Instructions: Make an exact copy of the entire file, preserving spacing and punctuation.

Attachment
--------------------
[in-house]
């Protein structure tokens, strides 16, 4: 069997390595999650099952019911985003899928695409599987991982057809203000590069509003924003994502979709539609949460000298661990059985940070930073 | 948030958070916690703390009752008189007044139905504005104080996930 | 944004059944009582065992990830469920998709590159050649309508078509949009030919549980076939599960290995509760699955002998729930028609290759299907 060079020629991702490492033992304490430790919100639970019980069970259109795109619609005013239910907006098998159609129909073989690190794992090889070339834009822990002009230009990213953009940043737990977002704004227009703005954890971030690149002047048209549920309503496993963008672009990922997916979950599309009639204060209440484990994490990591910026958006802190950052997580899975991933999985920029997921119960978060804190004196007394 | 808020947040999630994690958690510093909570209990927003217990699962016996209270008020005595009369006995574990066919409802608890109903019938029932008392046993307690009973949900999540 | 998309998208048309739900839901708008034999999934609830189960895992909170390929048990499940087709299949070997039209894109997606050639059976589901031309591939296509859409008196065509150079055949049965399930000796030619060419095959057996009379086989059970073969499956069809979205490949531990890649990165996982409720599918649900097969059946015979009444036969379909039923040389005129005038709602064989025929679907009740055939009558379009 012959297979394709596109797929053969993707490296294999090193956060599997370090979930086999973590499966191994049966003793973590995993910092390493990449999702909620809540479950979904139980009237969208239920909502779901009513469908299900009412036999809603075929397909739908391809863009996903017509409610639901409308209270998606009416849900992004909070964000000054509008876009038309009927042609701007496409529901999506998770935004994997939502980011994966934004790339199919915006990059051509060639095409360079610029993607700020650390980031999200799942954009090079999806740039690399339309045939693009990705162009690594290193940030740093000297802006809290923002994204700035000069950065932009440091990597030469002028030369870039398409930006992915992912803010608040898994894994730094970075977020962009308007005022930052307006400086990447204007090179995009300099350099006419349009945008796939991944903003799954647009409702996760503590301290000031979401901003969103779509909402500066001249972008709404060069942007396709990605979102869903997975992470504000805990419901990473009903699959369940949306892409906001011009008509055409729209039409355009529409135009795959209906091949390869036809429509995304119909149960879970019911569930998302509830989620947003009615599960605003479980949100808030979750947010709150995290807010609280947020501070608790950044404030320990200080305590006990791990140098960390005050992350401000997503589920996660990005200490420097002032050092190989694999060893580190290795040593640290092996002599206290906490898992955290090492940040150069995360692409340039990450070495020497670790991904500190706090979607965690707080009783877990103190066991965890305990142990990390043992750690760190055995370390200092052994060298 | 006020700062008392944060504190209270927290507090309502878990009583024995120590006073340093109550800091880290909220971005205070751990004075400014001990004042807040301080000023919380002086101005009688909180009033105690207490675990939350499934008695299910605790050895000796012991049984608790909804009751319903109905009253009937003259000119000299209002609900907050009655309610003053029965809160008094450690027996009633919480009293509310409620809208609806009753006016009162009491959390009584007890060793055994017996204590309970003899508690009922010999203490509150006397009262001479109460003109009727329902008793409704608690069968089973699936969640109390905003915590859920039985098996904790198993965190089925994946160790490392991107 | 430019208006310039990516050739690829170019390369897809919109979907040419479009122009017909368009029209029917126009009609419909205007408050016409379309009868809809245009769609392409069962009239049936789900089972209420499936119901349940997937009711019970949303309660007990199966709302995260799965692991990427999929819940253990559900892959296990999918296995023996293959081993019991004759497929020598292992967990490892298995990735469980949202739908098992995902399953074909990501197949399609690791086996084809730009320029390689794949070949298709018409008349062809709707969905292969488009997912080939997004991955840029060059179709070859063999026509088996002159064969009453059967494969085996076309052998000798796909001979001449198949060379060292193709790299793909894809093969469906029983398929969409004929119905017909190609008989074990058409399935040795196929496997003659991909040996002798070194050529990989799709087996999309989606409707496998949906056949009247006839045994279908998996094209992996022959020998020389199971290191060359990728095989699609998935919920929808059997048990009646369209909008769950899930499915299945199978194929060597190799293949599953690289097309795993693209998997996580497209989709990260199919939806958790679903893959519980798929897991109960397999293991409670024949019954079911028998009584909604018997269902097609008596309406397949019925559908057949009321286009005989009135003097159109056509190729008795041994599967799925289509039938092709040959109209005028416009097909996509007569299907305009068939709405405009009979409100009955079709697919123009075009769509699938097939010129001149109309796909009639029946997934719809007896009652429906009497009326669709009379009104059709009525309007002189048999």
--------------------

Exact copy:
[in-house]
């Protein structure tokens, strides 16, 4: 069997390595999650099952019911985003899928695409599987991982057809203000590069509003924003994502979709539609949460000298661990059985940070930073 | 948030958070916690703390009752008189007044139905504005104080996930 | 944004059944009582065992990830469920998709590159050649309508078509949009030919549980076939599960290995509760699955002998729930028609290759299907 060079020629991702490492033992304490430790919100639970019980069970259109795109619609005013239910907006098998159609129909073989690190794992090889070339834009822990002009230009990213953009940043737990977002704004227009703005954890971030690149002047048209549920309503496993963008672009990922997916979950599309009639204060209440484990994490990591910026958006802190950052997580899975991933999985920029997921119960978060804190004196007394 | 808020947040999630994690958690510093909570209990927003217990699962016996209270008020005595009369006995574990066919409802608890109903019938029932008392046993307690009973949900999540 | 998309998208048309739900839901708008034999999934609830189960895992909170390929048990499940087709299949070997039209894109997606050639059976589901031309591939296509859409008196065509150079055949049965399930000796030619060419095959057996009379086989059970073969499956069809979205490949531990890649990165996982409720599918649900097969059946015979009444036969379909039923040389005129005038709602064989025929679907009740055939009558379009 012959297979394709596109797929053969993707490296294999090193956060599997370090979930086999973590499966191994049966003793973590995993910092390493990449999702909620809540479950979904139980009237969208239920909502779901009513469908299900009412036999809603075929397909739908391809863009996903017509409610639901409308209270998606009416849900992004909070964000000054509008876009038309009927042609701007496409529901999506998770935004994997939502980011994966934004790339199919915006990059051509060639095409360079610029993607700020650390980031999200799942954009090079999806740039690399339309045939693009990705162009690594290193940030740093000297802006809290923002994204700035000069950065932009440091990597030469002028030369870039398409930006992915992912803010608040898994894994730094970075977020962009308007005022930052307006400086990447204007090179995009300099350099006419349009945008796939991944903003799954647009409702996760503590301290000031979401901003969103779509909402500066001249972008709404060069942007396709990605979102869903997975992470504000805990419901990473009903699959369940949306892409906001011009008509055409729209039409355009529409135009795959209906091949390869036809429509995304119909149960879970019911569930998302509830989620947003009615599960605003479980949100808030979750947010709150995290807010609280947020501070608790950044404030320990200080305590006990791990140098960390005050992350401000997503589920996660990005200490420097002032050092190989694999060893580190290795040593640290092996002599206290906490898992955290090492940040150069995360692409340039990450070495020497670790991904500190706090979607965690707080009783877990103190066991965890305990142990990390043992750690760190055995370390200092052994060298 | 006020700062008392944060504190209270927290507090309502878990009583024995120590006073340093109550800091880290909220971005205070751990004075400014001990004042807040301080000023919380002086101005009688909180009033105690207490675990939350499934008695299910605790050895000796012991049984608790909804009751319903109905009253009937003259000119000299209002609900907050009655309610003053029965809160008094450690027996009633919480009293509310409620809208609806009753006016009162009491959390009584007890060793055994017996204590309970003899508690009922010999203490509150006397009262001479109460003109009727329902008793409704608690069968089973699936969640109390905003915590859920039985098996904790198993965190089925994946160790490392991107 | 430019208006310039990516050739690829170019390369897809919109979907040419479009122009017909368009029209029917126009009609419909205007408050016409379309009868809809245009769609392409069962009239049936789900089972209420499936119901349940997937009711019970949303309660007990199966709302995260799965692991990427999929819940253990559900892959296990999918296995023996293959081993019991004759497929020598292992967990490892298995990735469980949202739908098992995902399953074909990501197949399609690791086996084809730009320029390689794949070949298709018409008349062809709707969905292969488009997912080939997004991955840029060059179709070859063999026509088996002159064969009453059967494969085996076309052998000798796909001979001449198949060379060292193709790299793909894809093969469906029983398929969409004929119905017909190609008989074990058409399935040795196929496997003659991909040996002798070194050529990989799709087996999309989606409707496998949906056949009247006839045994279908998996094209992996022959020998020389199971290191060359990728095989699609998935919920929808059997048990009646369209909008769950899930499915299945199978194929060597190799293949599953690289097309795993693209998997996580497209989709990260199919939806958790679903893959519980798929897991109960397999293991409670024949019954079911028998009584909604018997269902097609008596309406397949019925559908057949009321286009005989009135003097159109056509190729008795041994599967799925289509039938092709040959109209005028416009097909996509007569299907305009068939709405405009009979409100009955079709697919123009075009769509699938097939010129001149109309796909009639029946997934719809007896009652429906009497009326669709009379009104059709009525309007002189048999």